Our small courtyard garden is a bit of a funny place, a place we never really used other than for pegging out washing and getting out to the car. A while ago, we made a pallet sofa (see the blog post with a How To here) which was great but in all honesty was too big for our small yard. It’s a funny shape, with a right of way for the neighbours right through the middle of it, diagonally, so we can’t close it off in any way. We had put the sofa in the only space we had available and it was just too close to the door, making the yard feel even smaller. This year we’ve (really, I’ve) had a rethink.
Being inspired by Instagram accounts such as @theinteriorslady and her beautiful courtyard, and that of @dustanddaydreaming, I got to thinking. We’d been meaning to put up a fence to screen off the parking area for about 2 years. The previous owners had gone all out with some crappy expandable trellis which kept disintegrating, and then I stupidly replaced it with the same stuff that lasted about another year until a big storm blew through. Since then we’ve had half a fence with bits hanging off it. Not a good look.
I had a little trip to B&Q and picked up some small fence posts and post holders. I ordered some wooden panels from Estate Saw Mills in Bradford who kindly delivered them – they come in 3.6m lengths and there was no way that would fit in Pierre! They’re tanalised softwood panels (here). Unfortunately for me, I didn’t order enough lengths as I didn’t measure the posts and presumed they were 50cm tall – they’re not, they’re 80cm tall. I had to order some more from Estate Saw Mills, which held us up for a week, and I had to pay the delivery charge again. Always measure! Don’t be an idiot like me!!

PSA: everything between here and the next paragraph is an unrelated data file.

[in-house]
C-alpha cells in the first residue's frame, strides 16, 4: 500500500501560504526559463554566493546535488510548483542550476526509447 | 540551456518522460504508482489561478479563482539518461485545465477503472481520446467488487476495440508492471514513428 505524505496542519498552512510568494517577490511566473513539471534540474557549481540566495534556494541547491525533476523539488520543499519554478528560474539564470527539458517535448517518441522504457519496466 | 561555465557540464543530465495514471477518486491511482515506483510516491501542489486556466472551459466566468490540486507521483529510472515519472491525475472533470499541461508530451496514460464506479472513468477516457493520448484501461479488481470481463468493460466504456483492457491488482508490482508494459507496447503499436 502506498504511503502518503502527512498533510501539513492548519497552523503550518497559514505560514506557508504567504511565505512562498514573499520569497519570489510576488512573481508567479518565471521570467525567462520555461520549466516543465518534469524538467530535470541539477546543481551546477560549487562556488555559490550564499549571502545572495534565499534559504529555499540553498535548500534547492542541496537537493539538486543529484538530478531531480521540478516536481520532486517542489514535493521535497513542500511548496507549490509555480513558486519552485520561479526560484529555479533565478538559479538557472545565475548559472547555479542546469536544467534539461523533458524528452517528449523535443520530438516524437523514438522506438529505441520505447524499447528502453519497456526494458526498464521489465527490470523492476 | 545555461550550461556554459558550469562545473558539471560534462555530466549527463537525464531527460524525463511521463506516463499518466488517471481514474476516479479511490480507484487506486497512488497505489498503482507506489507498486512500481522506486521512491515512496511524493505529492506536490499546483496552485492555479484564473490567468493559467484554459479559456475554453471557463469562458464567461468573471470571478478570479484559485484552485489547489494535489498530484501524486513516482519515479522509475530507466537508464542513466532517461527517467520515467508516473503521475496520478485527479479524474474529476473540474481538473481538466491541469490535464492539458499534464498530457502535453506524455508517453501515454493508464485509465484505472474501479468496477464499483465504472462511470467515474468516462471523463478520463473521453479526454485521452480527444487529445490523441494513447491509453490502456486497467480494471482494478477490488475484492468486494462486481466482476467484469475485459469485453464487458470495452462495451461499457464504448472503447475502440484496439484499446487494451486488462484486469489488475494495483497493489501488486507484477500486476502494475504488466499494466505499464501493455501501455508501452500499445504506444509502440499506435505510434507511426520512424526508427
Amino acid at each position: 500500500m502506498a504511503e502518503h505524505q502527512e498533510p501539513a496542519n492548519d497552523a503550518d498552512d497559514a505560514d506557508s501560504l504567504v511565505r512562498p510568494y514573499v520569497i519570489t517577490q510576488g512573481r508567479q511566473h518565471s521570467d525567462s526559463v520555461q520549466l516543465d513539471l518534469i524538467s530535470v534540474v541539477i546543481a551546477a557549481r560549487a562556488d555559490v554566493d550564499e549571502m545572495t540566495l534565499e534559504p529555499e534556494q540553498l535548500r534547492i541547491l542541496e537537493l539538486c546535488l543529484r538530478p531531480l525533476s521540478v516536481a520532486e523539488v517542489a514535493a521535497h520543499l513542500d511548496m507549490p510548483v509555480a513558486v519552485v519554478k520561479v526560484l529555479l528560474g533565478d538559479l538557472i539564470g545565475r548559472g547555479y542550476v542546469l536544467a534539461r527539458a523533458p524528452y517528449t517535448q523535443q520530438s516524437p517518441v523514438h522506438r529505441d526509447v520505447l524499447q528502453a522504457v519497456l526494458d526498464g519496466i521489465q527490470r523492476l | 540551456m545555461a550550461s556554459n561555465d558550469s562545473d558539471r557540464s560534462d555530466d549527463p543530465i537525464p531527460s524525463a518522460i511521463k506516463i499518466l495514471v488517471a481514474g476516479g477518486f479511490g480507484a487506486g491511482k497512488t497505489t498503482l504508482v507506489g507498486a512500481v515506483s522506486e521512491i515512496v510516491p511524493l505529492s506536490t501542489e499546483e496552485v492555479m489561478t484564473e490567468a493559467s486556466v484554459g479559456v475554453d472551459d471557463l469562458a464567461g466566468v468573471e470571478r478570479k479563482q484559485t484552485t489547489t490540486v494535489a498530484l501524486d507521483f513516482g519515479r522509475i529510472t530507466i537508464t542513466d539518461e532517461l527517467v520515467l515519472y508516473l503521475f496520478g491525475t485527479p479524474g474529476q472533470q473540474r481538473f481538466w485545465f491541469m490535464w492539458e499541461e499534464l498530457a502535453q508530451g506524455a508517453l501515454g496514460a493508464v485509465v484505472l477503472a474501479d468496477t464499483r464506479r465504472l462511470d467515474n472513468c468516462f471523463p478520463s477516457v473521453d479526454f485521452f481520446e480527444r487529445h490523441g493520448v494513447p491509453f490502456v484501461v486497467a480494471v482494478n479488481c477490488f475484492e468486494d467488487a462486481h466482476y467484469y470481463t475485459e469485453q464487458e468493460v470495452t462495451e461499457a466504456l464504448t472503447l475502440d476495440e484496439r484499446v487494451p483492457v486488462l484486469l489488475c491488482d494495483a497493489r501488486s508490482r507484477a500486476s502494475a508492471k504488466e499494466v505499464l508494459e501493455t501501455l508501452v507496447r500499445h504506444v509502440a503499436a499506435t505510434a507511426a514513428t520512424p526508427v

We borrowed a drill from our neighbour who’s a glazier (and actually has tools that work, unlike us!) and a ratchet gun for putting the bolts in to hold the fence post holders in place, as we were drilling into stone. It was a pretty straightforward task of marking where we wanted the posts to go, using a laser level to make sure they’re in line with each other, drilling holes for each bolt and using the ratchet gun to tighten each bolt.
We also used a squidge of chemical resin (similar to this) in each hole to make sure the fence posts were good and strong – I don’t want another windy day to have them blow down!
The panels were fixed on using wood screws. Mr R drilled a pilot hole in each one then, working from the bottom up, he attached them to the posts. To maintain an equal gap between them he used a spacer (an offcut from our bedroom wall panelling which is 90mm wide).
The next job was for Hols and me, the painting! I had bought some Cuprinol cheap from B&Q last year (£3!!) with the intention of using it somewhere. But I didn’t know where. Turns out I knew we’d be doing this, and this was the perfect paint for the job… Obviously!
We painted the first half of the fence before we had the second lot of wood delivered, so Holly helped with that, but when we’d done the rest of it she didn’t want to help. “It’s too boring” in her words. I also painted The Most Pointless Gate in the World, the super petty gate the previous owners erected to stop people turning round in our parking space. I’ve thought about getting rid of it but for now I’ve just painted it white and stuck a planter on it!
I saw some fabulous string chairs in my neighbours (and next door but ones, we’ve all got the same now haha!) garden and bought some similar from Homebase. They’re super comfy and really durable, you can leave them out all the time.
We also cleared out the rubbish “raised bed” and had a shift about with the big pots. The courtyard is looking so much better now! The yard surface is breaking up unfortunately and ideally needs pulling up and a new surface putting down, but it’ll have to join the never ending list of jobs to do in the future.
Hope you like our revamped courtyard garden – let me know what you think x